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Detecting Objects of Variable Shape Structure with Hidden State Shape Models

Summary: Detecting Objects of Variable Shape Structure
with Hidden State Shape Models
Jingbin Wang, Student Member, IEEE, Vassilis Athitsos, Member, IEEE,
Stan Sclaroff, Senior Member, IEEE, and Margrit Betke, Member, IEEE
Abstract--This paper proposes a method for detecting object classes that exhibit variable shape structure in heavily cluttered images.
The term "variable shape structure" is used to characterize object classes in which some shape parts can be repeated an arbitrary
number of times, some parts can be optional, and some parts can have several alternative appearances. Hidden State Shape Models
(HSSMs), a generalization of Hidden Markov Models (HMMs), are introduced to model object classes of variable shape structure using
a probabilistic framework. A polynomial inference algorithm automatically determines object location, orientation, scale, and structure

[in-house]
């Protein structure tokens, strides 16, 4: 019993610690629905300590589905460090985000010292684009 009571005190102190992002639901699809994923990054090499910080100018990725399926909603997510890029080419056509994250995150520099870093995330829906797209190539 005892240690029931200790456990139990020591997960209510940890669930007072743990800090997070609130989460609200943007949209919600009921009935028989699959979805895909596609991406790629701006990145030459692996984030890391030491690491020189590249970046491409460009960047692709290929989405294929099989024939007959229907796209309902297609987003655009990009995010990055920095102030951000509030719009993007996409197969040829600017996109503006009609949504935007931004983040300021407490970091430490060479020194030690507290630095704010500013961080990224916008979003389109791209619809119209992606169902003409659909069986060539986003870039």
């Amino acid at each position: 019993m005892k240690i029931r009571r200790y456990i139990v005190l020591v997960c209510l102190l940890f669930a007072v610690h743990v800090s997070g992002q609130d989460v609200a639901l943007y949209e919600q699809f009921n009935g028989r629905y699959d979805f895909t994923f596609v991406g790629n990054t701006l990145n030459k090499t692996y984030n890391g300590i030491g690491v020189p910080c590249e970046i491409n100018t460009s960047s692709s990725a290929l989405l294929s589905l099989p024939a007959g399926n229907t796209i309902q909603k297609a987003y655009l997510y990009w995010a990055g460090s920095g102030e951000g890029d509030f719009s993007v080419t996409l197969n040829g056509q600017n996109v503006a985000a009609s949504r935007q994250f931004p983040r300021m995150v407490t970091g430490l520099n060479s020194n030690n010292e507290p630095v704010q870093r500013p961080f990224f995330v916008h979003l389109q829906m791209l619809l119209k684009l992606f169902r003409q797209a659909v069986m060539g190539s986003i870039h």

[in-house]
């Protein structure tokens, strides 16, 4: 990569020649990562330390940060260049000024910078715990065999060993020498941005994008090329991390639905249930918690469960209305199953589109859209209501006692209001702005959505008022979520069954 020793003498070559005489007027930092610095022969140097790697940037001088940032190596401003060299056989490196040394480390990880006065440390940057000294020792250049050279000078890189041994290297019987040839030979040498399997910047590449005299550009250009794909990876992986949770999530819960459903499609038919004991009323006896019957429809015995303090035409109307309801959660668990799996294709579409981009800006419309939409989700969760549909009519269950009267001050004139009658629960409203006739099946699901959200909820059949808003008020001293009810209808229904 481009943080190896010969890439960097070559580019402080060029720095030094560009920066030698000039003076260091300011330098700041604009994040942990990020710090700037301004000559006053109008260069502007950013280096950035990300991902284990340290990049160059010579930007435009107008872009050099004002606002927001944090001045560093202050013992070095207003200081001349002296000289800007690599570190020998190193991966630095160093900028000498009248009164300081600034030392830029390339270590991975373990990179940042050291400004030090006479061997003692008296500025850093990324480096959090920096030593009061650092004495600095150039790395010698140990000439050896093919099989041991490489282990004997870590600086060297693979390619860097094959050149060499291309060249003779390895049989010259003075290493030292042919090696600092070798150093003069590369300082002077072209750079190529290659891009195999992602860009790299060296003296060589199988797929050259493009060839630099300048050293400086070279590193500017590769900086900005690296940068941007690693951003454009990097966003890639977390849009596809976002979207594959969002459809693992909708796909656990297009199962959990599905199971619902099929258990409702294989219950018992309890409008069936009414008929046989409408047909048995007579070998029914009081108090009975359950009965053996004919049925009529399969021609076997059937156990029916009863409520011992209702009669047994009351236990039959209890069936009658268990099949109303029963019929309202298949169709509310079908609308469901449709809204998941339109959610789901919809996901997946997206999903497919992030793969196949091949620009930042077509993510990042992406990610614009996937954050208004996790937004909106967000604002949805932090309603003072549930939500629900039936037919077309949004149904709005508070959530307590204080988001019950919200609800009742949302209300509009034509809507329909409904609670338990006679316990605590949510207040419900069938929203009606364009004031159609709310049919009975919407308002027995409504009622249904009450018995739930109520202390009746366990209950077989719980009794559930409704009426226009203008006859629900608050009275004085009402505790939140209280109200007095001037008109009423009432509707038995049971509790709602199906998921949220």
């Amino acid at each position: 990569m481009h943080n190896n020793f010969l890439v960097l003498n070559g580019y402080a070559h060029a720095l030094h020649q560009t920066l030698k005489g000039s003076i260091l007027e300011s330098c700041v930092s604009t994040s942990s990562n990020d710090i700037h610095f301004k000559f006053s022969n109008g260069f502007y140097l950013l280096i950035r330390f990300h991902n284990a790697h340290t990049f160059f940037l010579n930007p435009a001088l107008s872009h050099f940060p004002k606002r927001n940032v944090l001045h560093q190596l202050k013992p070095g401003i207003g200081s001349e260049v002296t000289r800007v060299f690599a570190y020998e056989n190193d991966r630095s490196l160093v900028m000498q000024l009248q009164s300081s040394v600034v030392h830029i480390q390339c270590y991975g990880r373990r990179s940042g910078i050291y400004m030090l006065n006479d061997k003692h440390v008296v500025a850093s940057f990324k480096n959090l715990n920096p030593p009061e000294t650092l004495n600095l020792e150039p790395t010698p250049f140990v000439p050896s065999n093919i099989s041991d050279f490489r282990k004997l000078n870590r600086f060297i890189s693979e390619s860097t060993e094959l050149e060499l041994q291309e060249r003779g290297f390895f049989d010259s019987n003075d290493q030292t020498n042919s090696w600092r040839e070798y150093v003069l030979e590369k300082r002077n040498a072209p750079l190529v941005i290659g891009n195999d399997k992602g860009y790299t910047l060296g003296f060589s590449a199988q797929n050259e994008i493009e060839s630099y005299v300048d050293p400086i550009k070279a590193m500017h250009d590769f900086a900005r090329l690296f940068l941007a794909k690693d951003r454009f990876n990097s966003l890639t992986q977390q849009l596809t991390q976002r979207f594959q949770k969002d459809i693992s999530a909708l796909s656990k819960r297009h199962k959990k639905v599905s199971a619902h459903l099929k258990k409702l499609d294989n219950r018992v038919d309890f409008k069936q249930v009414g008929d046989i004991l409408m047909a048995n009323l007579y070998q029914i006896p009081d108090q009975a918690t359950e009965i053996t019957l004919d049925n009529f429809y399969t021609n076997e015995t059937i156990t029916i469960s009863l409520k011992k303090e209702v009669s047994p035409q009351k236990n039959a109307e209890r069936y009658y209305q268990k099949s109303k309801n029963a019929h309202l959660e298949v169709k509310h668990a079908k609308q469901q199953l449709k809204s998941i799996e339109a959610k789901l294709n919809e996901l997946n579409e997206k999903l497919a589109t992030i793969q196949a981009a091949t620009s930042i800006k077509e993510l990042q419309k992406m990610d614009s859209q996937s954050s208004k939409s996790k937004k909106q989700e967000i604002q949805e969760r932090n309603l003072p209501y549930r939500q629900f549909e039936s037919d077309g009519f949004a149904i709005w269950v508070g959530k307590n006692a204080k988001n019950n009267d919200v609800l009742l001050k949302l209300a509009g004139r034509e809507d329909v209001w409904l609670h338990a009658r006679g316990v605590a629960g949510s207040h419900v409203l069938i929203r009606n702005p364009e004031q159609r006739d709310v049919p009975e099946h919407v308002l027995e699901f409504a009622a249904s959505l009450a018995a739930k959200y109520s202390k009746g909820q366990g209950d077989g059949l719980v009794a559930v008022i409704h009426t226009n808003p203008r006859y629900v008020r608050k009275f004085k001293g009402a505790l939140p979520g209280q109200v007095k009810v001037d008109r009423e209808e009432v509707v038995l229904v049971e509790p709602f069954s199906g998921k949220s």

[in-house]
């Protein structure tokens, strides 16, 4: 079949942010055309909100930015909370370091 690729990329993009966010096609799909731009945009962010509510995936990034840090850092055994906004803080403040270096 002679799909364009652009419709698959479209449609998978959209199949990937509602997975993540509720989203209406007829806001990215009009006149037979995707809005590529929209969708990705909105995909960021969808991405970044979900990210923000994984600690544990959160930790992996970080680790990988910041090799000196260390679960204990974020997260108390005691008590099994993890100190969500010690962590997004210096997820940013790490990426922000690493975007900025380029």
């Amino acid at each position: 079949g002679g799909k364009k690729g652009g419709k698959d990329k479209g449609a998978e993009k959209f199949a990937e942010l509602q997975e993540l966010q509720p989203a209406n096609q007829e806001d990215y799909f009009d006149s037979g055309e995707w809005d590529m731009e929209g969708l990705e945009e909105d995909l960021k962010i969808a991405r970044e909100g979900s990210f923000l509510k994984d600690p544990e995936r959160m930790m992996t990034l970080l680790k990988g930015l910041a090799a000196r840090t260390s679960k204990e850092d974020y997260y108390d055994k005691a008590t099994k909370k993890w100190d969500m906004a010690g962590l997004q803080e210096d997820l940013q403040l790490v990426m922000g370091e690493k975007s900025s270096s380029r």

by finding the globally optimal registration of model states with the image features, even in the presence of clutter. Experiments with
real images demonstrate that the proposed method can localize objects of variable shape structure with high accuracy. For the task of
hand shape localization and structure identification, the proposed method is significantly more accurate than previously proposed
methods based on chamfer-distance matching. Furthermore, by integrating simple temporal constraints, the proposed method gains
speed-ups of more than an order of magnitude and produces highly accurate results in experiments on nonrigid hand motion tracking.
Index Terms--Object detection, shape modeling, probabilistic algorithms, dynamic programming.

AN important problem in computer vision is detecting
objects in the presence of noise, clutter, and occlusions,
and registering their shape with a model. It is desirable to use


Source: Athitsos, Vassilis - Department of Computer Science and Engineering, University of Texas at Arlington
Betke, Margrit - Department of Computer Science, Boston University


Collections: Computer Technologies and Information Sciences